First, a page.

He chased a moth across the front lawn and then ran inside, all high excitement and tumbling exclamations.
“Mommy! I almost caught that butterpillar!”
And I died a thousand deaths, because how on earth can I ever beat that? There just isn’t anything else that steam rolls me like the silly, mixed-up phrases of my babies. Each time another one bursts from their baby fine lips, I scramble to immortalize the moment, the phrase, the bright eyes and floppy hair. I post it on facebook, scribble it in a notebook, I play the scene over and over in my head, committing it to memory.
I used to do the same thing when I nursed them as infants. As they suckled, I clasped the smoothness of their feet in my palm and pushed my thumb between each toe, ran it along the sole. I focused with concentration of a NASA analyst and told myself I’d never forget this baby, this foot.
But the truth is, it’s all just kind of blurry now. I know I did these things, nursed my babies endlessly, lived in the precious moments of their helplessness, tried desperately to memorize the sensations of each minute of their lives. But, when the minutes piled up like they have, the distinct nature of each one sank into the big gap of time I now call “The Baby Thing”.
As in, we’ve done The Baby Thing.
And, we’re not all that interested in doing it again.
We’re so close to being done with The Baby Thing. My fourth son turns two next month, so he’s teetering on the edge of babydom and full-blown toddlerhood. After a really long fall/winter/early spring of one virus/cold/croup/asthma/fever episode after another slamming our family, my baby found that his already beat mama had no energy to fight him and his triumph has culminated in his relocation to our bed at some point every.single.night. It’s not a pretty situation and his feet in my face all night are pushing me ever closer to the edge of my sanity.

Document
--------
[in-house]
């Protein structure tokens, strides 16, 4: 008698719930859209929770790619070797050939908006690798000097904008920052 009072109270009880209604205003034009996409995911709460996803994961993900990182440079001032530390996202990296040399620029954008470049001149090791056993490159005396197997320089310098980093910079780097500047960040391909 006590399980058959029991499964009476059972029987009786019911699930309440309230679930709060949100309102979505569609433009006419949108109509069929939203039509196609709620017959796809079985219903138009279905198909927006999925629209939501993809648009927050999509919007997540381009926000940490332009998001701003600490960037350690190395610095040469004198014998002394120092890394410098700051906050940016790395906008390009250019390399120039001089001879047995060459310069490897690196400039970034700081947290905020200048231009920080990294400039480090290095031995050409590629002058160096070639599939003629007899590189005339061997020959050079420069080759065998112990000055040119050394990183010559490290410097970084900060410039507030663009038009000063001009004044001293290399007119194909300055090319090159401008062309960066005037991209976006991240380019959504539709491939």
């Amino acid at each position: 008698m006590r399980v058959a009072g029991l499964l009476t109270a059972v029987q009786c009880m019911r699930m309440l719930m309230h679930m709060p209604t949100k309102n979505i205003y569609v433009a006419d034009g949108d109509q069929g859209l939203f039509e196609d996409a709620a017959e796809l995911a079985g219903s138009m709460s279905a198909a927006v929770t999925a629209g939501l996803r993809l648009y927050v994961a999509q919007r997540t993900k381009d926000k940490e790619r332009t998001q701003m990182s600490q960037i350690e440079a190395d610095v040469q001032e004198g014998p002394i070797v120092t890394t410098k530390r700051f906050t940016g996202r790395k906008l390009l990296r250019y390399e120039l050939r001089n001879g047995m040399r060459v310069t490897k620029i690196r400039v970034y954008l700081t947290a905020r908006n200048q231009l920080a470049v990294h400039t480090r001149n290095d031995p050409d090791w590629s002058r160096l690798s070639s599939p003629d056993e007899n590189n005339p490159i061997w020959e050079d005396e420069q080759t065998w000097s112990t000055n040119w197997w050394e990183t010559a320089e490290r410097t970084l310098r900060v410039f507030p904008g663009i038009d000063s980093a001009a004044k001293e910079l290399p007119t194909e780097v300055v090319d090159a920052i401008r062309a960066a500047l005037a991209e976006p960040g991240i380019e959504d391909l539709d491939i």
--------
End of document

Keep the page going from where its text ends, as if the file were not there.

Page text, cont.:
I put my foot down last night and informed my husband that he would be dealing with “that child” because “that child” knows he has me completely conquered and I wasn’t in the mood. To his credit, not a word of disagreement came from my husband’s mouth. Instead, when that little guy called out at 11 PM, he dealt with it. Repeat at 1 AM. And then I woke up at 6:45, in my bed with only my all-of-a-sudden extremely hot husband by my side. My hero.
The world seems a little more loving today.
It’s all true. The holding, the memorizing, the cherishing, the desperate attempts to freeze time, to never, ever take these moments for granted. And also, the exhaustion, the DONE, the end of the rope. Somehow these two states of being are coexisting. I wish I could say it was a peaceful coexistence, but in the interest of honesty, it’s more like a constant state of self-induced whiplash. I push so hard into one emotion, I never see the other one coming. And then it hits me full force and I’m left waiting for my eyeballs to refocus in my head and struggling to find my balance.
They both take me breath away.
When the “butterpillar” moments materialize in the middle of an otherwise ordinary day, the beauty of the sweetness and purity of their innocence rocks me, but it’s the little ache that comes with knowing these minutes are fleeing as fast as these boys are growing that sucks my breath from my body.
And that blessed rope end that I find myself at far too frequently, there’s a little satisfaction to be found there too. Even as the guilt for my lack of patience and nurturing response fills my mind, there’s this bit of sanity I feel returning. This deep knowledge that says, you feel insane because you can see it, what it’s like to be a person. A person whose life is happily full of children, but also full of things like waking up in her own bed with only her husband sharing that space, dinner out with a friend, writing. For the last, well never mind how long, I’ve been filling so many needs, rarely allowing room to feel anything but the next maternal response. But from this edge of The Baby Thing, I can see that little light at the end of the proverbial tunnel, starting to glimmer just a bit.
A new season is coming. One in which the DONE feeling leads to some new crevices of joy and purpose. One where sleep leads to energy. One where my growing boys watch their mama become a woman who , every now and then, tells them their special butterpillar stories and then writes her own while they play in the next room.
One where The Baby Thing was the best thing that ever happened to me, and one where I’m just fine moving on.